Assign the police mission to the patrol-team leader, issue a map, identify the location, roadway or structure, designate primary and secondary radio frequencies and they are good to go.
Limit Incident Access
I used to think that in a school-threat situation, police and EMS would have a clear path to the school. I found out how wrong I was when a hoax threat caused students at our high school to text message and call their parents on cell phones. Hundreds of parents rushed to the school. Hundreds of students simply walked or drove away.
Had this been a true emergency, traffic would have been blocked to all first responders. Once people and vehicles enter the incident area, our problems multiply exponentially. We ll have neither the time nor resources to clear them out.
At my agency, we now plan to immediately assign mutual-aid units to block designated intersections to prevent as much traffic from entering the area as possible. These units will come from closest bordering agencies, followed by others further away. By closing and controlling key roadways and intersections as soon as possible, we ll be able to deploy the add-on police teams more effectively.
These three planning items can make or break the police response. By taking the time now to consider how to refine these issues into a workable plan, you will have purchased invaluable insurance. We can t guarantee the outcome of any matter the offenders make their choices and we must act in response. But we can determine our methods and process.
Get ready, be ready, stay ready.
Jeff Chudwin serves as chief of police for the Village of Olympia Fields, Ill. A founding member and current president of the Illinois Tactical Officers Association and co-chairman of the Illinois Law Enforcement Alarm System Region 4, Chudwin has been a firearms, use-of-force and emergency response trainer for more than 25 years. Contact him at firstname.lastname@example.org.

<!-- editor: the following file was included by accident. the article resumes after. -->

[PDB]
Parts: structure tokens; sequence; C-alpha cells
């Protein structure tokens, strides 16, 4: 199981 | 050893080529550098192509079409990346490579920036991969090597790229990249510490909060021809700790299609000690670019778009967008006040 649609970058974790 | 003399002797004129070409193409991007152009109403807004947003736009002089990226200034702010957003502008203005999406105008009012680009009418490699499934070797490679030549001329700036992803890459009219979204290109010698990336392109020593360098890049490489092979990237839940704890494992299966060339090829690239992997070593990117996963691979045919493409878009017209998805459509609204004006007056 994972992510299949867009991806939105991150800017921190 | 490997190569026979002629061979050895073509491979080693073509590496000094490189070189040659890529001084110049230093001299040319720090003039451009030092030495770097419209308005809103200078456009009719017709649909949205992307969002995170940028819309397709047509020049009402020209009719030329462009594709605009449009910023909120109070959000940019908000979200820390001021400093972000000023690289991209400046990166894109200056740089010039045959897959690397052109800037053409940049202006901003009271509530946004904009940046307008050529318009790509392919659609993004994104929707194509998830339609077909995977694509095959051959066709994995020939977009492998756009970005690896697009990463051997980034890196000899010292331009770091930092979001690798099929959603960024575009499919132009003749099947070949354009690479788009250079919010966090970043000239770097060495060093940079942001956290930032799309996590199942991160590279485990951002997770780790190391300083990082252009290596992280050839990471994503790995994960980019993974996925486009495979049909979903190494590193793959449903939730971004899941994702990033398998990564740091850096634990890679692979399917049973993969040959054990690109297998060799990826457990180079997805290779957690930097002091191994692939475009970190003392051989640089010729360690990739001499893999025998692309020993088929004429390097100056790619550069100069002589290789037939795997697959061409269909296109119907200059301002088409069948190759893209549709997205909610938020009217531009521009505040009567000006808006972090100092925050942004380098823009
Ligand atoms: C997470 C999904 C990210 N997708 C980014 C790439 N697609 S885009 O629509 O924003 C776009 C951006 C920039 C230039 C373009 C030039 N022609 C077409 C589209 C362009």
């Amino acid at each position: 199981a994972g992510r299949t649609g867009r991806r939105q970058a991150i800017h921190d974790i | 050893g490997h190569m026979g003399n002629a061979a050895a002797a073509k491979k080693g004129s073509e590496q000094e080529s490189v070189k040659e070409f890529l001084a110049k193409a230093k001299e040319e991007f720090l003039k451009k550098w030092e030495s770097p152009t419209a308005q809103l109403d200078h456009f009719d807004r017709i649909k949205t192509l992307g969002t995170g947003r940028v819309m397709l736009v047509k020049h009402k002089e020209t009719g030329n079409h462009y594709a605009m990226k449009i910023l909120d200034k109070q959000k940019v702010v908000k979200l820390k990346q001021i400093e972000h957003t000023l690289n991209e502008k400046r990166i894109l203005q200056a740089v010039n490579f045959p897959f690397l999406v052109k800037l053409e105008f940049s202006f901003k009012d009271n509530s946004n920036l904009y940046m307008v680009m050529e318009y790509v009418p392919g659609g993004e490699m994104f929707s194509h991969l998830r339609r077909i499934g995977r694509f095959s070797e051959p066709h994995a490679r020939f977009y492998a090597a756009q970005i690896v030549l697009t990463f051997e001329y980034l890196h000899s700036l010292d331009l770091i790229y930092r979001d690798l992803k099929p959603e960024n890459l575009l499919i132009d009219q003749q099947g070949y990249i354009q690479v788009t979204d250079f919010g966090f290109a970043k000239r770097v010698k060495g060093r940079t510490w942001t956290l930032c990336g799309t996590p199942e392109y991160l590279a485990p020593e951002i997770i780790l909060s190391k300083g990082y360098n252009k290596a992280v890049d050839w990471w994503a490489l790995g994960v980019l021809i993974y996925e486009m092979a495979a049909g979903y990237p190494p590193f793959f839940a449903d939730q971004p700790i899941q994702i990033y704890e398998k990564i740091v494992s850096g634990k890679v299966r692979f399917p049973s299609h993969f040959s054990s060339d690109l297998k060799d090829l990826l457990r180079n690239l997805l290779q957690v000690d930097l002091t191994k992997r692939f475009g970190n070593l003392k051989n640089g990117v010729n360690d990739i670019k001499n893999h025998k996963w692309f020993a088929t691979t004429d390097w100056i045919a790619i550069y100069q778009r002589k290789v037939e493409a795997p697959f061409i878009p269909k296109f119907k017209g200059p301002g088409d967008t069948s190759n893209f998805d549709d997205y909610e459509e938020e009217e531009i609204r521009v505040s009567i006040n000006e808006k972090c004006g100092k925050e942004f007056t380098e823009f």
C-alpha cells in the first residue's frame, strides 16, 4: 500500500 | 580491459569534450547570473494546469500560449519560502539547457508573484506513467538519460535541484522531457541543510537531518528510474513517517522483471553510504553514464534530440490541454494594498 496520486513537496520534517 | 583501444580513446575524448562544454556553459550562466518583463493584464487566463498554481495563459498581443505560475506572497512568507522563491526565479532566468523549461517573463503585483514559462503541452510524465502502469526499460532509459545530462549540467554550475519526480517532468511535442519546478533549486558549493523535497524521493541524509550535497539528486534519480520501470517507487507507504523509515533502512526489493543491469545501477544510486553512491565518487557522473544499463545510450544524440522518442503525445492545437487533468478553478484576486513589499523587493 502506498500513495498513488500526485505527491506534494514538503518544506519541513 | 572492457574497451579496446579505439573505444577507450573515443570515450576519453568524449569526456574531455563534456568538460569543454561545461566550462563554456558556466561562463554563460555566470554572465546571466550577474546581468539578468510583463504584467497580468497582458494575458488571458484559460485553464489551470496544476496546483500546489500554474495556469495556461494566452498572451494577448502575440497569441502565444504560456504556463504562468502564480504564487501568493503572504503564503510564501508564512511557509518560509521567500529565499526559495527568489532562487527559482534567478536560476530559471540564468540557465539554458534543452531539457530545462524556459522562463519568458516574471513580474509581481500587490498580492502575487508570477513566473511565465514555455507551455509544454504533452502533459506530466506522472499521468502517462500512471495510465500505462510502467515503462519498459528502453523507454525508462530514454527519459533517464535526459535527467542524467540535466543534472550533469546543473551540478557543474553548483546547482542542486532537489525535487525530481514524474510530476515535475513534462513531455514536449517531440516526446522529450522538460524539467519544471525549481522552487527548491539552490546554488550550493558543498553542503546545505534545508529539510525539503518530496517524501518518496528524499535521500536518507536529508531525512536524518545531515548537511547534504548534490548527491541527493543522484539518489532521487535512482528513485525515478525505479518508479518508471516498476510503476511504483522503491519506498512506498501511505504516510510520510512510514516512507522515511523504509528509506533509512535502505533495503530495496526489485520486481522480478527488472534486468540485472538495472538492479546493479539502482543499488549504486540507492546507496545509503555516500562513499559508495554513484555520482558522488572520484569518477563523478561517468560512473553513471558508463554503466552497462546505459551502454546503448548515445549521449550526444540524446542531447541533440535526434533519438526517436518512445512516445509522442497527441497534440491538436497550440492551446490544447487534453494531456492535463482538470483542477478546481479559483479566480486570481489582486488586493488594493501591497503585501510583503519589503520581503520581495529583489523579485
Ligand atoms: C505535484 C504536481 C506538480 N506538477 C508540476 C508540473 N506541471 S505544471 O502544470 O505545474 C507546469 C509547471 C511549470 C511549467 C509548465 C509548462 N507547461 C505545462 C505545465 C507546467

- Perform joint communications training with police, dispatch and fire/EMS;
- Establish a secondary emergency radio channel for in-car and portable radios; and
- Plan for the intake, formation and deployment of patrol officer teams, including a team leader equipped with at least one radio on the primary and secondary emergency channel.
Staging & Assignment Recommendations
- Identify primary and secondary staging areas;
- Train command staff and line officers on staging management and related issues;
- Equip every vehicle with local area maps with important telephone numbers attached; and
- Plan for delivery of power and sanitation needs, and notify roadblock teams to allow them to get through.
Recommendations to Limit Incident Access
- Develop a traffic-control plan that includes the number of officers and vehicles required to accomplish the mission;
- Identify the key intersections and roadways you must block at a distance away from the incident;
- Consider using emergency management agency personnel to work with police to reduce the number of sworn officers required at each location;
- Plan and coordinate with your public works/streets and sanitation departments to bring road closure barriers to designated intersections and roadways; and
- Have a public information officer inform news media of detours and closures.